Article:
The Maritime History of the Great Lakes
Oswego Palladium (Oswego, NY), Sept. 19, 1832

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A Perilous Situation. - A correspondent of the Rochester Observer, relates the following account of a wonderful escape from almost certain destruction.

Mr. Editor: - I had just arrived at the Falls of Niagara on Monday, of last week, when a canal boat was discovered floating down in the center probably two miles above the cataract. It was soon discovered there were three persons aboard, who gave evidence of distress and alarm. The facts, as obtained by the writer from two of the persons on board were nearly as follows:

The boat belonged to the Welland Canal, and received its freight from the Canada shore, two or three miles above the falls, and was towed up by a horse on shore. the master of the boat Capt. Coon, was sick on board, and entirely unable to take any charge of her. The management was entrusted to another man, a boy seventeen years old, and a woman of the same age.

From some deficiency in attaching the tow rope to the horse it gave way, when the boat was about three miles above the falls. They soon discovered that they were not only floating fast from the shore but rapidly downwards. They could not reach the bottom with their setting poles, and had no means of making a successful effort to reach the shore.

Consternation seized the crew, as they saw on the one hand the American shore, at the distance of two miles, and on the other the Canada shore at the distance of one mile, fast receding; and a mile and a half below they saw the rising smoke of the dreadful cataract, which they of one accord had now concluded would form their common grave.

All was excitement - nothing was done or could be done, with hopes of success; till at last the man, the only efficient hand in the management of the boat, concluded to make one exertion to save himself - plunged overboard and swam for the Canada shore, 1 mile distant, taking a diagonal course downwards, hoping to land above the falls.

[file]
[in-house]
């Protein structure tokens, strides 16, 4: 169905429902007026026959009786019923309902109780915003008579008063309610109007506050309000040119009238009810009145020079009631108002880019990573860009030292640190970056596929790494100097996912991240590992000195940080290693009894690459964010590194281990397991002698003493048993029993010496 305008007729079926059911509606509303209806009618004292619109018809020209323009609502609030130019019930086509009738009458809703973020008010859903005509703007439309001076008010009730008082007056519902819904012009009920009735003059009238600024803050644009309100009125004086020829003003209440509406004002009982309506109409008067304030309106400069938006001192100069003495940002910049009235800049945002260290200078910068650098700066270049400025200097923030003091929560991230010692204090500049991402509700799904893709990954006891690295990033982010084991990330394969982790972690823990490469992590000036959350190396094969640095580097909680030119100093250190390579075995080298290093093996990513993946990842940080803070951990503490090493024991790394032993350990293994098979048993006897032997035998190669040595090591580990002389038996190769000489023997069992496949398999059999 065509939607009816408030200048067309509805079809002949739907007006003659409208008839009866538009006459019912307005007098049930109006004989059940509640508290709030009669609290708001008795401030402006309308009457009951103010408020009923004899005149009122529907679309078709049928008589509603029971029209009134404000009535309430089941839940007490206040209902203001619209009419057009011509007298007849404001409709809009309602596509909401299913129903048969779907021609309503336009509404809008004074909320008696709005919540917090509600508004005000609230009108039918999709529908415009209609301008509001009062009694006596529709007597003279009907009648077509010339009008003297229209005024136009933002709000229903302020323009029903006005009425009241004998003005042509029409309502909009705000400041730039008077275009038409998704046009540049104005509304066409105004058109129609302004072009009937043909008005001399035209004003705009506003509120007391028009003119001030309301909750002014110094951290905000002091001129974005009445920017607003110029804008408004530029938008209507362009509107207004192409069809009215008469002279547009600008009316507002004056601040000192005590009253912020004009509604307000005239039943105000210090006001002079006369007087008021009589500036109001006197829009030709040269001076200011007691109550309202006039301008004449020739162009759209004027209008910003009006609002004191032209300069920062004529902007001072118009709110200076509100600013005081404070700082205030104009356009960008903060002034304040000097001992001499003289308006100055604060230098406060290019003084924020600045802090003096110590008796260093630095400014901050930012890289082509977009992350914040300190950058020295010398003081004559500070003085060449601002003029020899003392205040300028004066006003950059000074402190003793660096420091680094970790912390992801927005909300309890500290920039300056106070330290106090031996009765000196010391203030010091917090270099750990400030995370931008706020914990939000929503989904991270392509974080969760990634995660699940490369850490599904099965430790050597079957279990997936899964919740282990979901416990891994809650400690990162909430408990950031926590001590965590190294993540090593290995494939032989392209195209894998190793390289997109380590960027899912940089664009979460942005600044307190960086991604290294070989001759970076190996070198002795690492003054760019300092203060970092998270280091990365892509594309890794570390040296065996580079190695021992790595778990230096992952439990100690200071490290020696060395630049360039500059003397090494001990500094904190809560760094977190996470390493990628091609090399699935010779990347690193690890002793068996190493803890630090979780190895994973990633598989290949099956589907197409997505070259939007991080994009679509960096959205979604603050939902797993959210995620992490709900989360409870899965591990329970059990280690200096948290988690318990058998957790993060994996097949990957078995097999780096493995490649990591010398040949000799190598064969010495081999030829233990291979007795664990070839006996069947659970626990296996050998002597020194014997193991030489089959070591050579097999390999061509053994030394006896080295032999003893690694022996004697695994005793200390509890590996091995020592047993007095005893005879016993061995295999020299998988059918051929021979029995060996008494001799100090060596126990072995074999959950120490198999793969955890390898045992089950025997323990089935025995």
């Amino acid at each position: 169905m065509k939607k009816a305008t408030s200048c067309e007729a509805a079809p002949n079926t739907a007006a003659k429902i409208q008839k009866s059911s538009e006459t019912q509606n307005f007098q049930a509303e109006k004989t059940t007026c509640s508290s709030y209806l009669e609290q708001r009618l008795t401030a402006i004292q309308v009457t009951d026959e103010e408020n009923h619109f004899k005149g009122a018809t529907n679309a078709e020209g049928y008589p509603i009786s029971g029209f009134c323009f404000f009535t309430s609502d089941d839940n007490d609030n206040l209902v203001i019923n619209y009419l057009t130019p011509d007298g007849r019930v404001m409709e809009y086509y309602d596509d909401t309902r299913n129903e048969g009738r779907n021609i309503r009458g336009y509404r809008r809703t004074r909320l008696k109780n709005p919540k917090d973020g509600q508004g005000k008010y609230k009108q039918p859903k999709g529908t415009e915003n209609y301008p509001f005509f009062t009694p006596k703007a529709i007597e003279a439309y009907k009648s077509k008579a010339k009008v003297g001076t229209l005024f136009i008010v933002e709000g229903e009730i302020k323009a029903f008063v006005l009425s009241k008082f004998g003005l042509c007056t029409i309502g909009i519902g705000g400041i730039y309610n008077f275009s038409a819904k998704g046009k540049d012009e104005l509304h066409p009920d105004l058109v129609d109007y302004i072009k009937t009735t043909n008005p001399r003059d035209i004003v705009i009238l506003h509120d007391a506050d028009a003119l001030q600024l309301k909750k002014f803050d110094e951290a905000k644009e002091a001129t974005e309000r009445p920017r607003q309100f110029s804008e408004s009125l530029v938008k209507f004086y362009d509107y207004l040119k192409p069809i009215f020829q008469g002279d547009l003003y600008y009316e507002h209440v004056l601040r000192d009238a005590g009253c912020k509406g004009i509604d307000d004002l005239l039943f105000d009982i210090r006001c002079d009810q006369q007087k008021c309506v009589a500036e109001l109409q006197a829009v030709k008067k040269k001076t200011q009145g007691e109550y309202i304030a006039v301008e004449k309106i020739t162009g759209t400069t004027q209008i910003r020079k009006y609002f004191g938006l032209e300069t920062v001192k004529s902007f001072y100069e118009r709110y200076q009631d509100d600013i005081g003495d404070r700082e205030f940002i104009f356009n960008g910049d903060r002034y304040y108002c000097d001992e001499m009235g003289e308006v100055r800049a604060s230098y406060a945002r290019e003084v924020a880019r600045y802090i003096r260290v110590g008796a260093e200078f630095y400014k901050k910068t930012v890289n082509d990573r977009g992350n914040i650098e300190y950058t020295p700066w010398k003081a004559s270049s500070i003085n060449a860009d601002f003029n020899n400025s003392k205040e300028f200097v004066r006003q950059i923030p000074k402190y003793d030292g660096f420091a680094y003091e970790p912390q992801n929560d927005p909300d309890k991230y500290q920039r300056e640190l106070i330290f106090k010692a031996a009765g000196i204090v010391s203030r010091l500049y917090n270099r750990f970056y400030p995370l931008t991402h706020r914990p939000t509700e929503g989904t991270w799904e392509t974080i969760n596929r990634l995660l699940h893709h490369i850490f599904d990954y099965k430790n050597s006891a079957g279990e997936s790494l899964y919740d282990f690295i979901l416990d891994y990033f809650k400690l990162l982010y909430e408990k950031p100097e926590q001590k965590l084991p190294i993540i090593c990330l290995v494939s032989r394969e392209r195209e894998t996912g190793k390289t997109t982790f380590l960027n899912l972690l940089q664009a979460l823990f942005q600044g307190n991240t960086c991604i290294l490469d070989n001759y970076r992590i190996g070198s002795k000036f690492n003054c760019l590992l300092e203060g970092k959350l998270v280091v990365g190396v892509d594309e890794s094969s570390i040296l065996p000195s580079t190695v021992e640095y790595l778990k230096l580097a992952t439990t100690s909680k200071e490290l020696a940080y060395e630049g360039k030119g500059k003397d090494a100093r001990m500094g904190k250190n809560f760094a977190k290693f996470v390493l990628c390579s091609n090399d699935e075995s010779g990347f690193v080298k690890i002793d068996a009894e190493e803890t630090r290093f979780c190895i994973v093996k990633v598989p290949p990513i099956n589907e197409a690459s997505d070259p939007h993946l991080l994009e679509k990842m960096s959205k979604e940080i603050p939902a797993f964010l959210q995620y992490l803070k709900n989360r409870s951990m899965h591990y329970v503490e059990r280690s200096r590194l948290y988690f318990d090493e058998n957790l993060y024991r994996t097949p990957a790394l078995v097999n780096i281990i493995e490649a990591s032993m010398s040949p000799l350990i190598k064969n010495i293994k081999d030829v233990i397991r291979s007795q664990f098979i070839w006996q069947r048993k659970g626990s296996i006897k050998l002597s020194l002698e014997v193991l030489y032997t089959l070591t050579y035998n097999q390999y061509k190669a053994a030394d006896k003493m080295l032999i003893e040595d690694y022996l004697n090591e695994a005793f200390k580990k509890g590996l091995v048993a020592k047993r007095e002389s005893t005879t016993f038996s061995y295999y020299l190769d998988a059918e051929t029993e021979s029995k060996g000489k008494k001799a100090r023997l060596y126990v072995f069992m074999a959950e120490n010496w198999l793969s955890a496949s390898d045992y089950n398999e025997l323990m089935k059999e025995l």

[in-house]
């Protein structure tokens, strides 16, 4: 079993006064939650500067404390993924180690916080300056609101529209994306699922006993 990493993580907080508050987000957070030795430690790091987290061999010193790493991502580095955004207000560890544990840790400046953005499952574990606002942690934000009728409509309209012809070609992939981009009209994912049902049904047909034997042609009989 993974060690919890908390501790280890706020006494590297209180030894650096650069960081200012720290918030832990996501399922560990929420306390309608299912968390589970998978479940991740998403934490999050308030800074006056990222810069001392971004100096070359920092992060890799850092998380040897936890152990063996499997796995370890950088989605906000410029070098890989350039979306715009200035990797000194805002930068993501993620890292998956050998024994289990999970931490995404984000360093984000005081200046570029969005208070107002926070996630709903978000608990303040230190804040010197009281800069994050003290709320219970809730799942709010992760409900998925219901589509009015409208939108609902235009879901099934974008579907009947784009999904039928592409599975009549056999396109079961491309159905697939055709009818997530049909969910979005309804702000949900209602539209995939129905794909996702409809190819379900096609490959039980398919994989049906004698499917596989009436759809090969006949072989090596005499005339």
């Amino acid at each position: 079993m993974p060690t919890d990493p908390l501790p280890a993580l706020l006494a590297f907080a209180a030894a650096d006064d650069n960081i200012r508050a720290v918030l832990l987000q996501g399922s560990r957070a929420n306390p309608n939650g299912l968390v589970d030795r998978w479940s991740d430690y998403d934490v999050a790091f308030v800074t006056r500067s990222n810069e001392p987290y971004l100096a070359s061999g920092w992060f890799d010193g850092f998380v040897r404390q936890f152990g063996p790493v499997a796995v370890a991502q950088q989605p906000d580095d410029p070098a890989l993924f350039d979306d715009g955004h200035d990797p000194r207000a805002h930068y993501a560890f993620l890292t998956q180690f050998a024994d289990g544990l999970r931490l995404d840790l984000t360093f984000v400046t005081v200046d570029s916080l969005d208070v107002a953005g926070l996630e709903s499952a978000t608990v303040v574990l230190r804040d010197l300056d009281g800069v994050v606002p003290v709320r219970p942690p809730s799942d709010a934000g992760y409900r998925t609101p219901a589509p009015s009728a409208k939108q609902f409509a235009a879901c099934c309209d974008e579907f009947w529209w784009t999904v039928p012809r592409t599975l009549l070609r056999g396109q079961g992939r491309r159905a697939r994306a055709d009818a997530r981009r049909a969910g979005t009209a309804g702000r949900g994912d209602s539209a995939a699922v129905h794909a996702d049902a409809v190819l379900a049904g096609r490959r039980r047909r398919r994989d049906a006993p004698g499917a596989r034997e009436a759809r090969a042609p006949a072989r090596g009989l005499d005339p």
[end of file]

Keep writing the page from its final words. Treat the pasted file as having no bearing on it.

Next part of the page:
After he left the boat, the boy and the young woman concluded to make one more effort, which they did by raising a sail, hoping that the almost imperceptible breeze might float them so far towards the American shore, as to land them on Goat Island. Their mast consisted of their setting pole set into the stove pipe, to which they attached blankets for sails.

They floated so far towards the American shore that they were taken from the boat by six men who ventured in a small boat to their relief, although they were so near the falls that the water became very rough. The boat passed on the American side of Goat Island on the rocks, in the rapids, just above the falls, where it remained when the writer left on Wednesday.

The whole circumstances as related by the young man are most deeply interesting and affecting, and although too much affected when he told the story the next day, to give a connected chain of the events, yet he manifested during the transaction, a presence of mind in erecting sails, closing windows, &c.; which would have been creditable to riper years, and no doubt saved him from the destruction that awaited them below.

The boat had a horse on board, which they forced overboard during the time of their greatest peril, hoping he would reach the Canada shore; but the poor animal made his grave in the vortex below.

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Sept. 19, 1832
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Richard Palmer
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Public domain: Copyright has expired according to the applicable Canadian or American laws. No restrictions on use.
Maritime History of the Great Lakes
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Oswego Palladium (Oswego, NY), Sept. 19, 1832